As part of BBC Radio 3's bicentennial celebrations of the birth of Richard Wagner, this edition of Words and Music does homage to one of the most outstanding of all Romantic composers - the man, it is claimed, who stands alongside Jesus Christ and Napoleon Bonaparte as having inspired more printed words than anyone else.

Transformations and transfigurations; music , memory and myth emerge through the poetry and prose of the "Nibelungenlied"; the works of Paul Verlaine, Charles Baudelaire, Stephane Mallarmé, and Gabriele D'Annunzio; the programme finds the "Wagnerian" in the writings of TS Eliot, DH Lawrence and Oscar Wilde; and gathers homages, portraits and reposts to the "Master" in the words of those who knew him, including Wagner's "Parsifal muse", Judith Gautier; the philosopher Freiderich Nietzsche; and Wagner's wife, Cosima. Each verbal leitmotif is sheathed in the Wagnerian glories that are Tristan, Parsifal, Lohengrin, The Mastersingers and The Ring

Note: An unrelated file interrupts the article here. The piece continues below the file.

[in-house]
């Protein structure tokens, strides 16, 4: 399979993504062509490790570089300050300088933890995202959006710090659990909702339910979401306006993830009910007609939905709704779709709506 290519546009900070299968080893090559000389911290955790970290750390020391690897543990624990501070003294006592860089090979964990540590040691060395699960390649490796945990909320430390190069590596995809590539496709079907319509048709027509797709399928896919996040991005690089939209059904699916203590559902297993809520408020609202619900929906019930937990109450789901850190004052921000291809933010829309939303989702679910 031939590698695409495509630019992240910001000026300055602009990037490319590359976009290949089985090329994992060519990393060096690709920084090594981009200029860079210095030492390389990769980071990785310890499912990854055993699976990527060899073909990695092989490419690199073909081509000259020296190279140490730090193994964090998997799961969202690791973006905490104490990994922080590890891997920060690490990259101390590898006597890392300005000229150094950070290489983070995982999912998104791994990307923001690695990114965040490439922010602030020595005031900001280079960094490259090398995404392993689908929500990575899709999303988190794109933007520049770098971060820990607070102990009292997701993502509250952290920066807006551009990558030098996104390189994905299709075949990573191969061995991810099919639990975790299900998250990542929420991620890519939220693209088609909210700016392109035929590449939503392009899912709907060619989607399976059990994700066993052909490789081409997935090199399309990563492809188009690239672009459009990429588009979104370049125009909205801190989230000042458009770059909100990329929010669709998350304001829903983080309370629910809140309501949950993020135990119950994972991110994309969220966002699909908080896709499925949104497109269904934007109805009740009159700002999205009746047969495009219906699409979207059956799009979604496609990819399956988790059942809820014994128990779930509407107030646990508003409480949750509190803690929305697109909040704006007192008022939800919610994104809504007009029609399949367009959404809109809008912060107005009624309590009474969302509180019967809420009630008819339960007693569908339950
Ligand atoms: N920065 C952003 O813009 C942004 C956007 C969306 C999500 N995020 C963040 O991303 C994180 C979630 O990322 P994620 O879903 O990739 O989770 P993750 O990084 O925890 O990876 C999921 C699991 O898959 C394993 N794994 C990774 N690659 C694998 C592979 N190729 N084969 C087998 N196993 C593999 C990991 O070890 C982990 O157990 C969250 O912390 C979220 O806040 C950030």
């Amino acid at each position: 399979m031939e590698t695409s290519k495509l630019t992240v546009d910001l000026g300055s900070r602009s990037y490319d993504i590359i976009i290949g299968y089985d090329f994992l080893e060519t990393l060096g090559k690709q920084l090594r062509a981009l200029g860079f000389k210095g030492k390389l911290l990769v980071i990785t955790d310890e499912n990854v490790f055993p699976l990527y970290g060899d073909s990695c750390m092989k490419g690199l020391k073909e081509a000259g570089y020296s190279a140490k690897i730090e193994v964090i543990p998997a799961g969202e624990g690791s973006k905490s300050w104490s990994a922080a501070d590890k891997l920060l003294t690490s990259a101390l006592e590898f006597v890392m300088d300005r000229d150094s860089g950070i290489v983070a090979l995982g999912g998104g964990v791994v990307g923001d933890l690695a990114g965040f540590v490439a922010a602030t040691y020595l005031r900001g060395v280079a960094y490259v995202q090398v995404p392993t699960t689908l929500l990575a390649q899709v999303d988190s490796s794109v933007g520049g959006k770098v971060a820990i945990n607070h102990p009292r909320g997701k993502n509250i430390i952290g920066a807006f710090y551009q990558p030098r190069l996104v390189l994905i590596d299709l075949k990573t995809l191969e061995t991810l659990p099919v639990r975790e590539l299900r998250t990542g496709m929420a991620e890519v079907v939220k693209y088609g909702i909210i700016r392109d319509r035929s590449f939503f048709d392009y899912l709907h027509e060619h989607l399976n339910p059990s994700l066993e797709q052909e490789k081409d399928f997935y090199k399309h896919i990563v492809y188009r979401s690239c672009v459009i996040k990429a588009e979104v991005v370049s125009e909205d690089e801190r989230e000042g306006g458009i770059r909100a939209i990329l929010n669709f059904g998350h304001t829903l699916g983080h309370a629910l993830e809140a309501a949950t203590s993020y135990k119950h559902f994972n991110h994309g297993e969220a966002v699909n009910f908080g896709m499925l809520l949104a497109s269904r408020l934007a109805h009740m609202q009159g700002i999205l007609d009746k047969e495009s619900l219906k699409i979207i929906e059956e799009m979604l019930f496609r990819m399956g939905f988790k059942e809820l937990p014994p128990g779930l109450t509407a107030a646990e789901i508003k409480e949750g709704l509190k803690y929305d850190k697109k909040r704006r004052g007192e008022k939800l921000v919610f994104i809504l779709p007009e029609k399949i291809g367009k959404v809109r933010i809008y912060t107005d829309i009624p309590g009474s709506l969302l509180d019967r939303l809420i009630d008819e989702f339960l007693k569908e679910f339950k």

Wagner 200: The Invisible Theatre 18.45 Sun 8 Dec

An exploration of the ideas behind the theatre that Wagner built in Bayreuth for the ideal performance of his great music dramas, especially The Ring of the Nibelungs. Inspired by the dramas of Aeschylus and the design of ancient Greek amphitheatres, Wagner created a performing space that revolutionised opera production. With its hidden orchestra and studied lack of architectural ornamentation, the theatre was almost "invisible", focusing the attention solely on the stage image. In this, Wagner's radical vision anticipated the immersive experience of cinema. After his death it became a temple to holy German art that became enmeshed in the dark politics of the 1930s only to rise from the ashes after the 2nd World War with renewed vigour. Ever since Wagner's widow took charge after The Master's death, the Festival has been a family business, and like The Ring, the story of the Bayreuth Festival is essentially a family saga. Tom Service talks to Sven Friedrich, head of the Bayreuth museum and archive, as well as other Wagner experts: John Deathridge, Patrick Carnegy, Michael Ewans, Oliver Hilmes and Gundula Kreutzer